“It’s so much a part of the average experience of the schools that we don’t notice it,” Ms. Nauer said. Teachers would “have about five or six kids gone on any given day, and they realized how absolutely disruptive that was, but they hadn’t really been thinking about it. Nobody even realized the little guys were missing so much school.”
Not a Priority
Hedy N. Chang, an early-absenteeism researcher and the director of Attendance Counts, said high kindergarten absences are the norm nationwide, but tend to get less attention from educators and policymakers than secondary school truancy.
Preschool and kindergarten absenteeism may be more prevalent, Ms. Chang said, because in many states kindergarten attendance is not mandatory and because parents and community members may not understand how early-learning curriculum has changed in recent years.
“Kindergarten as an academic resource is a relatively new experience,” Ms. Chang said. “Parents may think of their own experience, but kindergartners today are learning to read.”
Yet missing school early, when students are learning the most basic skills, can hamstring students in later grades and contribute to poor attendance throughout their academic careers.
The National Center for Children in Poverty found in 2008 that on average, students who missed 10 percent or more of school in kindergarten scored significantly lower in reading, math and general knowledge tests at the end of 1st grade than did students who missed 3 percent or fewer days. Moreover, the researchers found chronic absenteeism in kindergarten predicted continuing absences in later grades. A study released this year by the Baltimore Education Research Consortium showed that high school dropouts show steadily increasing chronic absenteeism for years before they actually leave school.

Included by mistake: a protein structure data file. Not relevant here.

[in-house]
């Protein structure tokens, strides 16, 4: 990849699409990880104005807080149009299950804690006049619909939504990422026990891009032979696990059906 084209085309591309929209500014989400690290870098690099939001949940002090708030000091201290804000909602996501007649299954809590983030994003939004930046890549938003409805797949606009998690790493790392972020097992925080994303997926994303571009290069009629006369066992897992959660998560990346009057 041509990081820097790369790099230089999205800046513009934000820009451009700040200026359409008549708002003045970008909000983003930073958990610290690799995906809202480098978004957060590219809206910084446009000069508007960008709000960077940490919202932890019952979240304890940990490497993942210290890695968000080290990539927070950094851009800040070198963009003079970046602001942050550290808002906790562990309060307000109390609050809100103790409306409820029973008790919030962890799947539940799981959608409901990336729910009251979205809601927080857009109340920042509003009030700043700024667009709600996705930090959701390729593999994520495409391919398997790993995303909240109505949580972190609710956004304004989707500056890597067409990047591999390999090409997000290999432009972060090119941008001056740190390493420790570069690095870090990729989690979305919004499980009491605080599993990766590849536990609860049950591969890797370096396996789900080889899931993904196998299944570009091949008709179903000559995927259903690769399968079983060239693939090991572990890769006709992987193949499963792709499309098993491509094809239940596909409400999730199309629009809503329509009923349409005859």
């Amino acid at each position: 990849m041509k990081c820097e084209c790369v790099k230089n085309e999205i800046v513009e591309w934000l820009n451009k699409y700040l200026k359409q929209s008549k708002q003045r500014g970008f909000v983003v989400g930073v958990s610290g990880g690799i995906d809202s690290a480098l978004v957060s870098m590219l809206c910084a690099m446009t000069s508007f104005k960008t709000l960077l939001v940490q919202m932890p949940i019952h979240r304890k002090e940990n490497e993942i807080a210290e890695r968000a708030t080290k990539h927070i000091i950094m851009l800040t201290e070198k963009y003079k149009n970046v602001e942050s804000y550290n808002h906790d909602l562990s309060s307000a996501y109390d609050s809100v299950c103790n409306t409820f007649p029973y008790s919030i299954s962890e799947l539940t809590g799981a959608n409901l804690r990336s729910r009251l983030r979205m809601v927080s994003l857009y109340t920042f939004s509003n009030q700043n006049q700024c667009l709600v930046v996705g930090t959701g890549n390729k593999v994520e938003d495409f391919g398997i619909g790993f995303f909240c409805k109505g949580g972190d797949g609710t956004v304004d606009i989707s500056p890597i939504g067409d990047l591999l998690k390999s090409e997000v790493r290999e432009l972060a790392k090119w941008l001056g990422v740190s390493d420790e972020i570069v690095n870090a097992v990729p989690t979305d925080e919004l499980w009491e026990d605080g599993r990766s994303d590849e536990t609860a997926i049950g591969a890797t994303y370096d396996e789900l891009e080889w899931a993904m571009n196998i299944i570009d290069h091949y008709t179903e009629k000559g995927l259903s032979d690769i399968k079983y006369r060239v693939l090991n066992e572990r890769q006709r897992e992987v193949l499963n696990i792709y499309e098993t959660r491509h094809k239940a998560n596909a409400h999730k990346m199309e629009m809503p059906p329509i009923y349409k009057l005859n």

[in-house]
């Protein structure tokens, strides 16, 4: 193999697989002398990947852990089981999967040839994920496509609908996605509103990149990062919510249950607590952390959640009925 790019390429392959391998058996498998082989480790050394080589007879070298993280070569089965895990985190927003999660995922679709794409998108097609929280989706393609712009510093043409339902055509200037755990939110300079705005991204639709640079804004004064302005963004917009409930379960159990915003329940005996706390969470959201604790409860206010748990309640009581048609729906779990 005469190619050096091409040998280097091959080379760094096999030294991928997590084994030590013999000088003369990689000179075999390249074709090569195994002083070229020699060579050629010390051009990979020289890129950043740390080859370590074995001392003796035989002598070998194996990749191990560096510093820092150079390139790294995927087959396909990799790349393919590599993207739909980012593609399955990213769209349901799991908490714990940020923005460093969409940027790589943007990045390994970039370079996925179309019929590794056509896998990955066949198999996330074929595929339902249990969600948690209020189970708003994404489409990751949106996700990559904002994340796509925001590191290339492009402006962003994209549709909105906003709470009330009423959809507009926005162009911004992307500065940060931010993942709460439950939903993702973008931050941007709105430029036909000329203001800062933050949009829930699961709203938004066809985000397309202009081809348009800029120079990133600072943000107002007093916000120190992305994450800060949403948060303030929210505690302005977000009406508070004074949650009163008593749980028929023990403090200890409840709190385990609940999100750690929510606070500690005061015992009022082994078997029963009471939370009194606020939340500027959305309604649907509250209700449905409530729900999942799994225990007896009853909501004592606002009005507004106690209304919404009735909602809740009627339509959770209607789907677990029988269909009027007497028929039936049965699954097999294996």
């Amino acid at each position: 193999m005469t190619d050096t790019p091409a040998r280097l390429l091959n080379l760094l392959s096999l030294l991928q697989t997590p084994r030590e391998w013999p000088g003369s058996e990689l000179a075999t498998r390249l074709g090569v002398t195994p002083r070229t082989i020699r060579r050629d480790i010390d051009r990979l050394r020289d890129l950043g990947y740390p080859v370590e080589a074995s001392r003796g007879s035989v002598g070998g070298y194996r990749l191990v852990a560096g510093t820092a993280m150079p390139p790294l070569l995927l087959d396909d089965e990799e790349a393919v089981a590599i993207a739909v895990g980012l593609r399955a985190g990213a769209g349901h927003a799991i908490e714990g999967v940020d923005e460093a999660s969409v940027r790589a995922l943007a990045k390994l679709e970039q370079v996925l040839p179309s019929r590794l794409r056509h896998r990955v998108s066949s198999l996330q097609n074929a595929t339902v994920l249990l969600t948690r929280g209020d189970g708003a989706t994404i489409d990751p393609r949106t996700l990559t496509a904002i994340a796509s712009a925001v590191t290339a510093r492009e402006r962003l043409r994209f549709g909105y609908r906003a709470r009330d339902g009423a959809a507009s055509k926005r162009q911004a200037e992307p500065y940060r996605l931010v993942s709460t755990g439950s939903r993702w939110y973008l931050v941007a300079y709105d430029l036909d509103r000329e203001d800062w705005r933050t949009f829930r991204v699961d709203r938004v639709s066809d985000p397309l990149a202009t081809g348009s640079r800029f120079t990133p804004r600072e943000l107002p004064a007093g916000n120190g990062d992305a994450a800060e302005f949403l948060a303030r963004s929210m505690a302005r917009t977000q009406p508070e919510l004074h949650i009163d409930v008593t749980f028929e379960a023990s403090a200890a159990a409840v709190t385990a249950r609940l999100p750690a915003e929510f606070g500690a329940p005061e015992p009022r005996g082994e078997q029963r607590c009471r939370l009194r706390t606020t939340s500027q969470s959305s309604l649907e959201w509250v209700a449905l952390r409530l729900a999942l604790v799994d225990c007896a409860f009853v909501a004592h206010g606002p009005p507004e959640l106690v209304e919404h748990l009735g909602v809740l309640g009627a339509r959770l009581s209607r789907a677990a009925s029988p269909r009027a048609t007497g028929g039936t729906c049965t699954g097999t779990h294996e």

Educators agree that improving attendance in the early grades requires a different approach than secondary school truancy interventions, because, as Ms. Chang put it, “Most 5-, 6-, 7-year-olds, they’re not home playing hooky.”
Since 2008, when the first attendance data by the Center for New York City Affairs suggested more than 90,000 of the city’s elementary school students miss more than a month of school, the Children’s Aid Society of New York has conducted school-by-school risk assessments and intervention plans to improve attendance at the 22 community-model schools with which it works.